This is an important document used in foreign trade. It is the contract for the loan of money on a ship. In the course of a voyage, the captain of the ship may be in urgent need of money. In such a case, he may raise a loan on the security of the ship or the cargo. When a ship requires repair, this bond is issued by the captain of the ship for procuring a loan. He procures loans by mortgaging the ‘bottom” or whole of the ship to regain it on the way of transit on condition that the caption/the ship-owner will repay the loan when the ship will reach safely to the destination. Bottomry transactions are mostly obsolete in modern-day maritime activity. Under such a bond, both the ship and the cargo are hypothecated. In such a case the shipowner will have to compensate the cargo owners for such loss.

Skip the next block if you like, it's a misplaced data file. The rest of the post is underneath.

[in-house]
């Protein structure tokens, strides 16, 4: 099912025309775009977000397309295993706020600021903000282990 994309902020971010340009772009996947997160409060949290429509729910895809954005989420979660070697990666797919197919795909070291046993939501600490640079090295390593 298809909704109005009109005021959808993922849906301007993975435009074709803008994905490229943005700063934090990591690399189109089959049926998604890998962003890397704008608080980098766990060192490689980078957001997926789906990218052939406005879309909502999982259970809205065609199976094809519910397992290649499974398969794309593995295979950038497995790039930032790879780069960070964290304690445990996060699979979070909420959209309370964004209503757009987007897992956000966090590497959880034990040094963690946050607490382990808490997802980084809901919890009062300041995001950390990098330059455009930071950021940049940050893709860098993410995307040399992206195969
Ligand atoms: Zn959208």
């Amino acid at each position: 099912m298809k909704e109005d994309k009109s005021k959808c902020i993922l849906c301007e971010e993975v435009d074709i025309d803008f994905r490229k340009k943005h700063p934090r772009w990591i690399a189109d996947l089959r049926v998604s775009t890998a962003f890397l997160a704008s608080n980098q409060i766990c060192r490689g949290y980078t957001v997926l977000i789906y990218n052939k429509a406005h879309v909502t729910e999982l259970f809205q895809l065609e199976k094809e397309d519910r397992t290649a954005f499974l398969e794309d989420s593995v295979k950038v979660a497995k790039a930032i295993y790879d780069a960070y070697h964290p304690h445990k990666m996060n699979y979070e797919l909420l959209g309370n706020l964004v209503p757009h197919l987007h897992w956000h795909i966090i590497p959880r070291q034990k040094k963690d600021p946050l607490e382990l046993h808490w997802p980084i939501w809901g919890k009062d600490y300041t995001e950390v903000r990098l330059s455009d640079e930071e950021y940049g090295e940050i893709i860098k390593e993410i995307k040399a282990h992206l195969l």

Bottomry is a contract, of the nature of a mortgage, by which the owner of a ship borrows money to make a voyage, pledging the ship as security. Bottomry Bond is usually executed for maritime risks encountered during a certain period or for a certain voyage. The interest received by the lender on a bottomry loan is known as maritime interest and maybe more than the legal rate of interest. It is a system of merchant insurance in which a ship is used as security against a loan to finance a voyage, the lender losing their money if the ship sinks. The loan can be enforced only if the ship/vessel survives the voyage.